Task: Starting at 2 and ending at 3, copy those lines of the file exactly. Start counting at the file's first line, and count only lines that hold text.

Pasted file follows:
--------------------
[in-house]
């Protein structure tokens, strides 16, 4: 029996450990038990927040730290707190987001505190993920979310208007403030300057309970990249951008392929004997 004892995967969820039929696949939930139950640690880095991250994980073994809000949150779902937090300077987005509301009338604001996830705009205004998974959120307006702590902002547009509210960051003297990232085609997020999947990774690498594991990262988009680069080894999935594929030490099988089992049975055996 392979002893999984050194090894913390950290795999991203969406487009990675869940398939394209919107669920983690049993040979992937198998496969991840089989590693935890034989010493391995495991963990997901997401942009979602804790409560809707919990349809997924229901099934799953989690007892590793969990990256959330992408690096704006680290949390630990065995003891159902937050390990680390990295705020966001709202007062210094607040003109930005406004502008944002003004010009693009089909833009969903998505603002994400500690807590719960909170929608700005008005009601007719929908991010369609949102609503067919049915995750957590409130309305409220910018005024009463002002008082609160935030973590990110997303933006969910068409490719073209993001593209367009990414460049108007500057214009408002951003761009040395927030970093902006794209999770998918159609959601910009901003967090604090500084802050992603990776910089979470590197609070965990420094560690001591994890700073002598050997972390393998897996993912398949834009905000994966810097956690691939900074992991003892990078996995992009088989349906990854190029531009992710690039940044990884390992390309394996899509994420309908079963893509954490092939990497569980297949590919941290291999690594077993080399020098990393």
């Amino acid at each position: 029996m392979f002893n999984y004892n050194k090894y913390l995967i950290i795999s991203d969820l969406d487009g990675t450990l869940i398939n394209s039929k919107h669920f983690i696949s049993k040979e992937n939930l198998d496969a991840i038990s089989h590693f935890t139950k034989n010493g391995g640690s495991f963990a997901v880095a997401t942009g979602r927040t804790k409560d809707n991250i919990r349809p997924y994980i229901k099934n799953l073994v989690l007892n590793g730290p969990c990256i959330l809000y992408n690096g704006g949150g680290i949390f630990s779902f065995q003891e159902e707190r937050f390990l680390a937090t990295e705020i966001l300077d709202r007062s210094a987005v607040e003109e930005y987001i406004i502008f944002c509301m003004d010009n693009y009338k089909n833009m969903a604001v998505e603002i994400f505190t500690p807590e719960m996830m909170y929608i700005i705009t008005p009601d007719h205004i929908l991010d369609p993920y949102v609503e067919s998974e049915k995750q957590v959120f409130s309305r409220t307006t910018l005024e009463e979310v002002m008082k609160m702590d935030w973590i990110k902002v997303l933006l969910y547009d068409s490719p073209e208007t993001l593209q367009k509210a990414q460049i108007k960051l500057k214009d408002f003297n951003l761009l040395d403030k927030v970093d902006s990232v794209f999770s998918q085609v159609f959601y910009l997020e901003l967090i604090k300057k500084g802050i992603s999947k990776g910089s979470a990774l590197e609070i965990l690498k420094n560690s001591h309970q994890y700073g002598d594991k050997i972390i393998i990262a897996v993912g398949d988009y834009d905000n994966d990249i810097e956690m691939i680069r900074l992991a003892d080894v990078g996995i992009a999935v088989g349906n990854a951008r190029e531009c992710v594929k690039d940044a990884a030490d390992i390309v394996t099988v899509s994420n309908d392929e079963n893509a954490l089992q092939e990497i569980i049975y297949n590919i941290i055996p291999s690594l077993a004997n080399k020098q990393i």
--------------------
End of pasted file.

């Protein structure tokens, strides 16, 4: 029996450990038990927040730290707190987001505190993920979310208007403030300057309970990249951008392929004997 004892995967969820039929696949939930139950640690880095991250994980073994809000949150779902937090300077987005509301009338604001996830705009205004998974959120307006702590902002547009509210960051003297990232085609997020999947990774690498594991990262988009680069080894999935594929030490099988089992049975055996 392979002893999984050194090894913390950290795999991203969406487009990675869940398939394209919107669920983690049993040979992937198998496969991840089989590693935890034989010493391995495991963990997901997401942009979602804790409560809707919990349809997924229901099934799953989690007892590793969990990256959330992408690096704006680290949390630990065995003891159902937050390990680390990295705020966001709202007062210094607040003109930005406004502008944002003004010009693009089909833009969903998505603002994400500690807590719960909170929608700005008005009601007719929908991010369609949102609503067919049915995750957590409130309305409220910018005024009463002002008082609160935030973590990110997303933006969910068409490719073209993001593209367009990414460049108007500057214009408002951003761009040395927030970093902006794209999770998918159609959601910009901003967090604090500084802050992603990776910089979470590197609070965990420094560690001591994890700073002598050997972390393998897996993912398949834009905000994966810097956690691939900074992991003892990078996995992009088989349906990854190029531009992710690039940044990884390992390309394996899509994420309908079963893509954490092939990497569980297949590919941290291999690594077993080399020098990393």
């Amino acid at each position: 029996m392979f002893n999984y004892n050194k090894y913390l995967i950290i795999s991203d969820l969406d487009g990675t450990l869940i398939n394209s039929k919107h669920f983690i696949s049993k040979e992937n939930l198998d496969a991840i038990s089989h590693f935890t139950k034989n010493g391995g640690s495991f963990a997901v880095a997401t942009g979602r927040t804790k409560d809707n991250i919990r349809p997924y994980i229901k099934n799953l073994v989690l007892n590793g730290p969990c990256i959330l809000y992408n690096g704006g949150g680290i949390f630990s779902f065995q003891e159902e707190r937050f390990l680390a937090t990295e705020i966001l300077d709202r007062s210094a987005v607040e003109e930005y987001i406004i502008f944002c509301m003004d010009n693009y009338k089909n833009m969903a604001v998505e603002i994400f505190t500690p807590e719960m996830m909170y929608i700005i705009t008005p009601d007719h205004i929908l991010d369609p993920y949102v609503e067919s998974e049915k995750q957590v959120f409130s309305r409220t307006t910018l005024e009463e979310v002002m008082k609160m702590d935030w973590i990110k902002v997303l933006l969910y547009d068409s490719p073209e208007t993001l593209q367009k509210a990414q460049i108007k960051l500057k214009d408002f003297n951003l761009l040395d403030k927030v970093d902006s990232v794209f999770s998918q085609v159609f959601y910009l997020e901003l967090i604090k300057k500084g802050i992603s999947k990776g910089s979470a990774l590197e609070i965990l690498k420094n560690s001591h309970q994890y700073g002598d594991k050997i972390i393998i990262a897996v993912g398949d988009y834009d905000n994966d990249i810097e956690m691939i680069r900074l992991a003892d080894v990078g996995i992009a999935v088989g349906n990854a951008r190029e531009c992710v594929k690039d940044a990884a030490d390992i390309v394996t099988v899509s994420n309908d392929e079963n893509a954490l089992q092939e990497i569980i049975y297949n590919i941290i055996p291999s690594l077993a004997n080399k020098q990393i």